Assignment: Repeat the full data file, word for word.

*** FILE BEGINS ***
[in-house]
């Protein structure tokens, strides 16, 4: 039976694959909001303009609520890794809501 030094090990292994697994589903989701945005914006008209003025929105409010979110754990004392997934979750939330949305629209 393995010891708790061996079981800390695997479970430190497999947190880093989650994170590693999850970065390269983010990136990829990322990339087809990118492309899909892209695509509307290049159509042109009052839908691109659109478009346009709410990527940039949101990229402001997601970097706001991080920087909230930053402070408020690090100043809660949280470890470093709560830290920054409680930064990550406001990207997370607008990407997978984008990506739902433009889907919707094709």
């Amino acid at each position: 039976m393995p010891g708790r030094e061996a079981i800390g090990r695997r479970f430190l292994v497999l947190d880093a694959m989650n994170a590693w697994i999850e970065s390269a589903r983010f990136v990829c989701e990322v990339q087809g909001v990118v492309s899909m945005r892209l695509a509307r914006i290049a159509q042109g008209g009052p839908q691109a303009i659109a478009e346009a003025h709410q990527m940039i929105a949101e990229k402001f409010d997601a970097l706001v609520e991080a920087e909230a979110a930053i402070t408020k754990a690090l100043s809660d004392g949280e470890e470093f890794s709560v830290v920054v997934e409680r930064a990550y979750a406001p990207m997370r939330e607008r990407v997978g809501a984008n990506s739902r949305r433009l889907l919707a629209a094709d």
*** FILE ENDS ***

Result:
[in-house]
């Protein structure tokens, strides 16, 4: 039976694959909001303009609520890794809501 030094090990292994697994589903989701945005914006008209003025929105409010979110754990004392997934979750939330949305629209 393995010891708790061996079981800390695997479970430190497999947190880093989650994170590693999850970065390269983010990136990829990322990339087809990118492309899909892209695509509307290049159509042109009052839908691109659109478009346009709410990527940039949101990229402001997601970097706001991080920087909230930053402070408020690090100043809660949280470890470093709560830290920054409680930064990550406001990207997370607008990407997978984008990506739902433009889907919707094709």
């Amino acid at each position: 039976m393995p010891g708790r030094e061996a079981i800390g090990r695997r479970f430190l292994v497999l947190d880093a694959m989650n994170a590693w697994i999850e970065s390269a589903r983010f990136v990829c989701e990322v990339q087809g909001v990118v492309s899909m945005r892209l695509a509307r914006i290049a159509q042109g008209g009052p839908q691109a303009i659109a478009e346009a003025h709410q990527m940039i929105a949101e990229k402001f409010d997601a970097l706001v609520e991080a920087e909230a979110a930053i402070t408020k754990a690090l100043s809660d004392g949280e470890e470093f890794s709560v830290v920054v997934e409680r930064a990550y979750a406001p990207m997370r939330e607008r990407v997978g809501a984008n990506s739902r949305r433009l889907l919707a629209a094709d």